0-2 yrs

Making Healthy Habits Part of a Daily Routine

Helpful methods to help your child develop healthy routines.

Early childhood is a critical time for children to learn healthy habits such as good nutrition, physical activity, good hygiene, and getting enough sleep. These healthy habits contribute to children’s overall well-being and helps them perform their best in school and beyond. Children are better equipped to develop these habits if they are able to control their impulses, delay gratification, plan ahead, and follow directions – all major self-regulation skills. Parents can help foster these skills and promote healthy habits by incorporating them into children’s daily moments and routines.

Strategies for Promoting Healthy Routines in Childhood

Here are some conversations and activities that can help your child develop healthy routines as you go about your day together:

Provide a variety of healthy foods every day:  Offer a variety of nutritious foods from different food groups to help your child get the nutrients she needs to grow up healthy. Wholesome food groups include fruits, vegetables, dairy such as milk, and lean proteins like dal, eggs, or chicken. While you shop at the market together, ask your child to sort the different items by food groups in the basket or cart. Once you get home she can help sort them again on the kitchen table as you put away the groceries.

Encourage your child to try new foods: The early years are the best time to introduce children to new, healthy foods since this is when they are developing their palette for different tastes and textures. Your child may resist new foods and this is normal. You can help your child learn to like new foods through multiple exposures (between 5 to 10 tries). Just offer new foods often, asking your child to try a bite in a positive and encouraging way. Even if he tries one bite, praise him and let him know you’re proud he tried, then offer it to him again another time. Involving him in preparing meals may also help him get excited about new foods. For example, encourage him to choose a vegetable to add to a soup. Also, as you shop, cook, or eat together, point out why certain foods are good for your body. For example, “Look at this delicious, green spinach! Eating it will make our bodies healthy and strong so we could do lots of things like run, jump, and play!”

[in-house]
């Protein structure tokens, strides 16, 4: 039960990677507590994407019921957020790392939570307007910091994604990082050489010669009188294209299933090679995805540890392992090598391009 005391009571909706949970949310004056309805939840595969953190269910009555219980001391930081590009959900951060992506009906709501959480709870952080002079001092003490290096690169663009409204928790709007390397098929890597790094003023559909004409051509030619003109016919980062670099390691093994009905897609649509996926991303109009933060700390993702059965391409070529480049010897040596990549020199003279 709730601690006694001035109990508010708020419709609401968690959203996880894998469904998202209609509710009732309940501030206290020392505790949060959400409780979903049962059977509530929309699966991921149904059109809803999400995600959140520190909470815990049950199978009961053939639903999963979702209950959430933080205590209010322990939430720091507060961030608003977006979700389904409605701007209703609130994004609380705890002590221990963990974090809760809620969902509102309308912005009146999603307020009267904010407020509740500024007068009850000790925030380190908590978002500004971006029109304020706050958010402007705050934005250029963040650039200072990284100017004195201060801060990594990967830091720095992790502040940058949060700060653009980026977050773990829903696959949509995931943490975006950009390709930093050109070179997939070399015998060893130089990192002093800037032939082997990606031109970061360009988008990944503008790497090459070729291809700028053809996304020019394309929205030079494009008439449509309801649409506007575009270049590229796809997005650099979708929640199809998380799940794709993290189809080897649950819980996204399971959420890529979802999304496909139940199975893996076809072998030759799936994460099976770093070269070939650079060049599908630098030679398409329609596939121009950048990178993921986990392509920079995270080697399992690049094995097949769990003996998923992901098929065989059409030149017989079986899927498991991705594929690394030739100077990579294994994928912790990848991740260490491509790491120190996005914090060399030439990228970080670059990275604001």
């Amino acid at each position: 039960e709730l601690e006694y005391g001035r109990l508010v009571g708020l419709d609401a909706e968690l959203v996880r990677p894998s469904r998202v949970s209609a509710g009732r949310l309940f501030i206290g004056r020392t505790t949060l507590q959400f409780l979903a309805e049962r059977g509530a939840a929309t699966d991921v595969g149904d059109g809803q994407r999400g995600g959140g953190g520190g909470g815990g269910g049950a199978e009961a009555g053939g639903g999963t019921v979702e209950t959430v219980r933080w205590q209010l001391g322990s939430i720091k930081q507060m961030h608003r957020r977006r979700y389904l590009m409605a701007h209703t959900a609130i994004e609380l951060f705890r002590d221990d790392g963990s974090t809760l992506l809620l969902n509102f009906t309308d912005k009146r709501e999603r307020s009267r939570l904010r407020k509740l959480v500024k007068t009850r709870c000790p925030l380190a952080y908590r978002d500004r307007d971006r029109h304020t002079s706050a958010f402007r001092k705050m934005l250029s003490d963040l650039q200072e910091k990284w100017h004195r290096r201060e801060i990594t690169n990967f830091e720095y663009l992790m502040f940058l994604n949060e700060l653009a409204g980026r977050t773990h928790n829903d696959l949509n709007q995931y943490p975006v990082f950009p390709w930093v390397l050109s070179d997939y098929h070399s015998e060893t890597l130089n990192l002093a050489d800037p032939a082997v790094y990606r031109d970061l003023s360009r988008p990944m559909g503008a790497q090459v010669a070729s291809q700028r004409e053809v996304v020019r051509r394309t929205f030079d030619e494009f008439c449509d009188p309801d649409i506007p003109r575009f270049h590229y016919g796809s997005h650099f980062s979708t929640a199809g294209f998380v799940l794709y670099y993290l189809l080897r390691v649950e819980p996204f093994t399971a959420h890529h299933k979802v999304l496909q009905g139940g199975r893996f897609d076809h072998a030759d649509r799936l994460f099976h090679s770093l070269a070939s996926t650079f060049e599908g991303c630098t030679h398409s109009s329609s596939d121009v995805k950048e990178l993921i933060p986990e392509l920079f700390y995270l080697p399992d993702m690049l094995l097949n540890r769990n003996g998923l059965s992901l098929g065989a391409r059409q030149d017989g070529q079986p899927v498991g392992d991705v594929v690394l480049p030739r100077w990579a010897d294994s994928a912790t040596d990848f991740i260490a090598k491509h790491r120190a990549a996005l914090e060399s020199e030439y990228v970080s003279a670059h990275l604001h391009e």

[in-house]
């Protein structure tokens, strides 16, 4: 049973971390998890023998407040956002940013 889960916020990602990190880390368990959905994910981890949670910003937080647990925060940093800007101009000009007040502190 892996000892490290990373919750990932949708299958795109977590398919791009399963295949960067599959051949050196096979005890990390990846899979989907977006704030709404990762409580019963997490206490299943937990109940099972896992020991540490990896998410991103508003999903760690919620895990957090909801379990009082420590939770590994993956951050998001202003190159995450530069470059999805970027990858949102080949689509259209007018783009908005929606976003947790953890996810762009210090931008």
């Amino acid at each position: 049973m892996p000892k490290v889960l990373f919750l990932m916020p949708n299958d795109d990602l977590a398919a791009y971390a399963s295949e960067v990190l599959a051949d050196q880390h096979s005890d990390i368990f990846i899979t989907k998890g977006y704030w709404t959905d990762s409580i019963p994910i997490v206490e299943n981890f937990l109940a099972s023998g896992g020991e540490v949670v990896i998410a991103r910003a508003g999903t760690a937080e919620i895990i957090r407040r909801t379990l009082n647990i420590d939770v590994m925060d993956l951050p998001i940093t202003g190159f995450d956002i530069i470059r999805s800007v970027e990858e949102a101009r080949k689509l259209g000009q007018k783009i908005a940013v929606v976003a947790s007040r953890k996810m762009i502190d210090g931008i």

Drink plenty of water each day: Our bodies need plenty of water each day to stay cool, hydrated, and to function properly. Drinking water is not just good for our bodies — it also helps our minds to think more clearly. Make water drinking a part of your family’s daily routine when you eat or play together. If you are outside, carry around a portable cup or bottle so you and your child could drink water anytime and anywhere you go. Help your child learn the importance of drinking water and listening to her body when it feels thirsty. Encourage her to let you know when she’s feeling thirsty and offer her a cup of water.